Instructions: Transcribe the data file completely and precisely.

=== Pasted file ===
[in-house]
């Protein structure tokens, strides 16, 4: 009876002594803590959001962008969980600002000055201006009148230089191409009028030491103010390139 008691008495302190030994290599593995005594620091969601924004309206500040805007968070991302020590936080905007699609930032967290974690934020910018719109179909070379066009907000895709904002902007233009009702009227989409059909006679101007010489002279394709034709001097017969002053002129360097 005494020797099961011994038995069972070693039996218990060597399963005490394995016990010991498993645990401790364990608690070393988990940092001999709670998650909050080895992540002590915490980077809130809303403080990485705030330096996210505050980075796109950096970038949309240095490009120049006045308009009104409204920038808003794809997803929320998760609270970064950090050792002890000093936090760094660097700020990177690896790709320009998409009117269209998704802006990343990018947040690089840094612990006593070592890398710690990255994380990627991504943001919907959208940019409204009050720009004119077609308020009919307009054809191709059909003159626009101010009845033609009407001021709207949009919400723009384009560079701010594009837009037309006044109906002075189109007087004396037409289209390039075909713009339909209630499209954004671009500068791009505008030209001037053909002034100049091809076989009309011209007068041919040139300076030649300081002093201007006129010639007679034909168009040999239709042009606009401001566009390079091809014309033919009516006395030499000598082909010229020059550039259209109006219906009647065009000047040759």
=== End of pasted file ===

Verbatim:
[in-house]
């Protein structure tokens, strides 16, 4: 009876002594803590959001962008969980600002000055201006009148230089191409009028030491103010390139 008691008495302190030994290599593995005594620091969601924004309206500040805007968070991302020590936080905007699609930032967290974690934020910018719109179909070379066009907000895709904002902007233009009702009227989409059909006679101007010489002279394709034709001097017969002053002129360097 005494020797099961011994038995069972070693039996218990060597399963005490394995016990010991498993645990401790364990608690070393988990940092001999709670998650909050080895992540002590915490980077809130809303403080990485705030330096996210505050980075796109950096970038949309240095490009120049006045308009009104409204920038808003794809997803929320998760609270970064950090050792002890000093936090760094660097700020990177690896790709320009998409009117269209998704802006990343990018947040690089840094612990006593070592890398710690990255994380990627991504943001919907959208940019409204009050720009004119077609308020009919307009054809191709059909003159626009101010009845033609009407001021709207949009919400723009384009560079701010594009837009037309006044109906002075189109007087004396037409289209390039075909713009339909209630499209954004671009500068791009505008030209001037053909002034100049091809076989009309011209007068041919040139300076030649300081002093201007006129010639007679034909168009040999239709042009606009401001566009390079091809014309033919009516006395030499000598082909010229020059550039259209109006219906009647065009000047040759």